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Brooklyn & NYC pols trash failed GOP health care bill

AHCA: 'A disgusting display of government at its worst'

March 25, 2017 By Mary Frost Brooklyn Daily Eagle
President Donald Trump blamed Democrats for the failure of the Republican American Care Act health bill on Friday. AP file photo by Evan Vucci
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After Republicans abandoned the vote on their much-scorned American Health Care Act (AHCA) on Friday, Brooklyn and other New York officials — most of them Democrats — weighed in with statements castigating the failed bill and warning that they would remain vigilant going forward.

“From the beginning, TrumpCare was a bad piece of legislation that would have ripped away healthcare from 24 million Americans, imposed an age tax on older healthcare recipients and removed many essential health services from insurance plans,” said Rep. Nydia M. Velázquez, who has been a vocal opponent of the bill. 

“The American people made clear that they opposed this bill by wide margins and I am relieved this measure was stopped in its tracks,” she said.

Velázquez said that she hoped that the Trump administration and Republican leadership would work with Democrats going forward, but warned that Democrats weren’t going to be pushovers.

“If Republicans continue a go-it-alone, slash-and-burn approach to legislation, I suspect they will see this same result frequently in the future,” she said.

Taking their cue from statements made by President Donald Trump, many fear that the administration will attempt to cripple the current Affordable Care Act (ObamaCare) legislatively in an attempt to cause it to implode.

“Moving forward, we must work together to ensure that the law of the land remains intact,” Brooklyn Borough President Eric Adams said. “The ACA [Affordable Care Act] is the law of the land. We must remain vigilant against any future attempts to strip away health care for Brooklynites, New Yorkers, and all Americans.”

Adams said that more than 540,000 Brooklynites would have lost their health care coverage under the defeated plan.

Congresswoman Carolyn Maloney (NY-12) listed the essential protections the Republican bill would have stripped from Americans, including maternity care and prescription drug coverage, and said that the fight was “far from over.”

She warned, “Many of the Republicans who opposed this bill did so because it didn’t go far enough in cutting benefits and health protections.”

Brooklyn’s rare Republican, Rep. Dan Donovan (South Brooklyn, Staten Island), who had recently announced that he would not be supporting the health care bill, chose to focus on the future of Speaker Paul Ryan.

“The votes weren’t there on this one, but Speaker Ryan remains a courageous leader. It’s a privilege to serve in Congress with him at the helm, and I look forward to working with him on future components of the Republican agenda,” Donovan said.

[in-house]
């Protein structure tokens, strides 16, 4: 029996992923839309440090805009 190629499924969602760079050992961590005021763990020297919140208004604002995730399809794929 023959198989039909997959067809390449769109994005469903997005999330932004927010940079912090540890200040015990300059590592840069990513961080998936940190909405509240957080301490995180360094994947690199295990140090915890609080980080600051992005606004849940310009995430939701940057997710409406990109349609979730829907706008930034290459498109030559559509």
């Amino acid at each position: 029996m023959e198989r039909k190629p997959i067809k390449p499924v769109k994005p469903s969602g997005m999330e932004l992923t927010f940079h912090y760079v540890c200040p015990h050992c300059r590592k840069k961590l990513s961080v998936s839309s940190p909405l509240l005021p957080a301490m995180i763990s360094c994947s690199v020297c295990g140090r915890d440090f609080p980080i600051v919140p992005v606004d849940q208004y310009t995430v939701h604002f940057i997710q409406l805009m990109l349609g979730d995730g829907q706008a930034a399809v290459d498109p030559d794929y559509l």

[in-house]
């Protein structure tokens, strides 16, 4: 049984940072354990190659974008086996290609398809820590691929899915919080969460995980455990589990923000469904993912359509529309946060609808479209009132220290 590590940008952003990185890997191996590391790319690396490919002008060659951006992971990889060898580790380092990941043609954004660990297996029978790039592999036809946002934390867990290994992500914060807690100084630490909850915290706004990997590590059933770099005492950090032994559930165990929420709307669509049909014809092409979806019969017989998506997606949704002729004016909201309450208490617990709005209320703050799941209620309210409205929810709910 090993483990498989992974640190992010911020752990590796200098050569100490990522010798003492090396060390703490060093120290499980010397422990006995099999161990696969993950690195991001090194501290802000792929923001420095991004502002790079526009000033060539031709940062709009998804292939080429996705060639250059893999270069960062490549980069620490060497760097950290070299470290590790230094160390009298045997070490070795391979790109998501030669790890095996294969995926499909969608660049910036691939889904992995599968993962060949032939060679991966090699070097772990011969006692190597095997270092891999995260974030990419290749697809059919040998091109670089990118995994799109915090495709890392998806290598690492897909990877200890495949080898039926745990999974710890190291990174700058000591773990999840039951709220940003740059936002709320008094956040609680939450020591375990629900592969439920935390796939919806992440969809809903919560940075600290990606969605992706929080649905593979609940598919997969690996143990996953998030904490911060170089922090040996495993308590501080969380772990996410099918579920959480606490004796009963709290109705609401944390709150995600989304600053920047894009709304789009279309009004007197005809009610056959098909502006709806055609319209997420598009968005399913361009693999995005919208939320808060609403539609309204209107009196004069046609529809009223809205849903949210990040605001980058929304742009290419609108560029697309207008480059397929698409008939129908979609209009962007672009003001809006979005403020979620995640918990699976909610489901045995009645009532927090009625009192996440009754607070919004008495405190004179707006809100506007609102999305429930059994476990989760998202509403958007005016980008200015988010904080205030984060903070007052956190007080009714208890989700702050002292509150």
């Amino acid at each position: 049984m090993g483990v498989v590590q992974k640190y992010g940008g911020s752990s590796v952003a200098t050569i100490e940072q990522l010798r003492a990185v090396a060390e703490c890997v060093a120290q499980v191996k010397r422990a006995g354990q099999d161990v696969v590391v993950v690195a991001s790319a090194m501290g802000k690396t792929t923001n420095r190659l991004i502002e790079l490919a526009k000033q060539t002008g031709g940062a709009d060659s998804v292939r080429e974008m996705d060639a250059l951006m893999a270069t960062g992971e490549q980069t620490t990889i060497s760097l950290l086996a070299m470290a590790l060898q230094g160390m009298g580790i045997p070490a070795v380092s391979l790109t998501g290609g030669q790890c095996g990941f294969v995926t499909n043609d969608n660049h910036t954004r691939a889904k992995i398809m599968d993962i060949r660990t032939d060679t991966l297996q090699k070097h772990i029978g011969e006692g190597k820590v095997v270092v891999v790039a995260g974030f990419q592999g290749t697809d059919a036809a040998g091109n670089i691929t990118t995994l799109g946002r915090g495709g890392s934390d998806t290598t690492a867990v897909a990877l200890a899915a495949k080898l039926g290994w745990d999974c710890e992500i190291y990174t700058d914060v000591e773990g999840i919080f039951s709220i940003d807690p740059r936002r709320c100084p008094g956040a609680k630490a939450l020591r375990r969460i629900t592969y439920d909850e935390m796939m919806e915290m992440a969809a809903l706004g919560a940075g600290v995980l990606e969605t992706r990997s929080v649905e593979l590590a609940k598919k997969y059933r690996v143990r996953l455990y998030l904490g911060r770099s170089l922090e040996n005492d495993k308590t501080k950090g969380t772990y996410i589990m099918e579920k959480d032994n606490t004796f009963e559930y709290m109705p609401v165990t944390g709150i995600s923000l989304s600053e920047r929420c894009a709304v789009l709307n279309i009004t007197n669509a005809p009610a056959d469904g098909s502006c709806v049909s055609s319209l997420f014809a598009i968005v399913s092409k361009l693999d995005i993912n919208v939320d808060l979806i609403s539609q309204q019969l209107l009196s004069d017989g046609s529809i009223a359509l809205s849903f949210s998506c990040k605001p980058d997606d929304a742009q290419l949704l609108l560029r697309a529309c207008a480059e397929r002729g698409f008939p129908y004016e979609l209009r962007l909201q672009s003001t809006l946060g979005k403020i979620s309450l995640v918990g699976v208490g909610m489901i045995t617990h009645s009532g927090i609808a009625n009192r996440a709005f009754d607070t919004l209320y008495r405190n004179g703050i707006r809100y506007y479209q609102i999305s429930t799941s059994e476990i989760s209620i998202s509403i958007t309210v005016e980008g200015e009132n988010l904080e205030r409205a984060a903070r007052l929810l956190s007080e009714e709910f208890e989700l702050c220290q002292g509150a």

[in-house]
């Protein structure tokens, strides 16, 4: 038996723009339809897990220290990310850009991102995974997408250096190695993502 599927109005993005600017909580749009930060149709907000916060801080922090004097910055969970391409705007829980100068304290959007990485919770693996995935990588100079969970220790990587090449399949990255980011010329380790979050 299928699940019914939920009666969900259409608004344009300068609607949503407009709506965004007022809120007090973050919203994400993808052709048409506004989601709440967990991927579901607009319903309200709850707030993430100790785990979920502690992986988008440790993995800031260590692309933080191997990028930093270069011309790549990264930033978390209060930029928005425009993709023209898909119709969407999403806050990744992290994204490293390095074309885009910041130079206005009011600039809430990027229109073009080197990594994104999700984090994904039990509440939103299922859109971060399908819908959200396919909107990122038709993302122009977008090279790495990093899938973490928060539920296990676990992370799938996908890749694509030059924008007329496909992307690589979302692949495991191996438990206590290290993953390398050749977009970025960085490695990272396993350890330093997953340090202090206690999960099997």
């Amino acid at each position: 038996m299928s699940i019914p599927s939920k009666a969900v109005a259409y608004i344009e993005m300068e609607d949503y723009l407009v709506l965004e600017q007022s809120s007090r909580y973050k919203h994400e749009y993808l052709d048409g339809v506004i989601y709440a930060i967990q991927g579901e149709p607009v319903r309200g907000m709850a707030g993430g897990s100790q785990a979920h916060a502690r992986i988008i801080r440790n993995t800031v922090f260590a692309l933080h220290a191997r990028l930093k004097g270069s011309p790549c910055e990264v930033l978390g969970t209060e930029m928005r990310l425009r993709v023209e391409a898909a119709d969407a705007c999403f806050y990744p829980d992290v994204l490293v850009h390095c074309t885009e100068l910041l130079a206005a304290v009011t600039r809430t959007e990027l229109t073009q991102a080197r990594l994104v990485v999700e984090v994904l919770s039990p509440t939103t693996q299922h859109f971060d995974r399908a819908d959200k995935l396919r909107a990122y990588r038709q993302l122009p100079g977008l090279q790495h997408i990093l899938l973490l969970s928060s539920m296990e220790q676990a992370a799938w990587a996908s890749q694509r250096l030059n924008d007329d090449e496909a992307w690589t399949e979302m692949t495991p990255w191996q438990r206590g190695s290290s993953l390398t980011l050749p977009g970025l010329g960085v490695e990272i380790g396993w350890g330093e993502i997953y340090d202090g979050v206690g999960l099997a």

“Although likely only a temporary stopgap, over 20 million citizens who found healthcare coverage under the original law – many representing vulnerable communities of color or advanced age – will maintain their insurance for another day,” said Council Speaker Melissa Mark-Viverito.

She added, “If the goal of years of protestation from the right has been to provide a functional healthcare plan for all, then it is well-past time to prove it – and I look forward to seeing those in Washington, D.C. and Albany do just that.”

Mayor Bill de Blasio was caustic in his reaction to the bill’s failure.

“When President Trump was elected, it was a foregone conclusion that the new president and his Republican Congress would immediately throw millions of people off their health insurance. But a grassroots movement made up of millions of Americans standing together stopped that from happening,” de Blasio said.

He added, “While the fight is far from over, Obamacare repeal efforts are now on life support as the law continues to keep Americans alive.”

Gov. Andrew Cuomo went straight for the jugular.

“This week, Washington showed the people of this nation a disgusting display of government at its worst,” he said. “We saw members of Congress openly bribe one-another at the expense of their own constituents, racing each other to decimate New York’s healthcare system while attempting to ram through a piece of legislation that would jeopardize the healthcare of 24 million people and supported by only 17 percent of Americans,” Cuomo said.

“Republicans leadership may have counted on the complexity of the issue to confuse the debate, but at the end of the day it’s actually quite simple,” he added. “This Congress tried to play the people of this nation for a fool – they were wrong, and they lost.”

In an interview late Friday, Trump told the Washington Post, “Hey, we could have done this. But we couldn’t get one Democrat vote, not one.”

 


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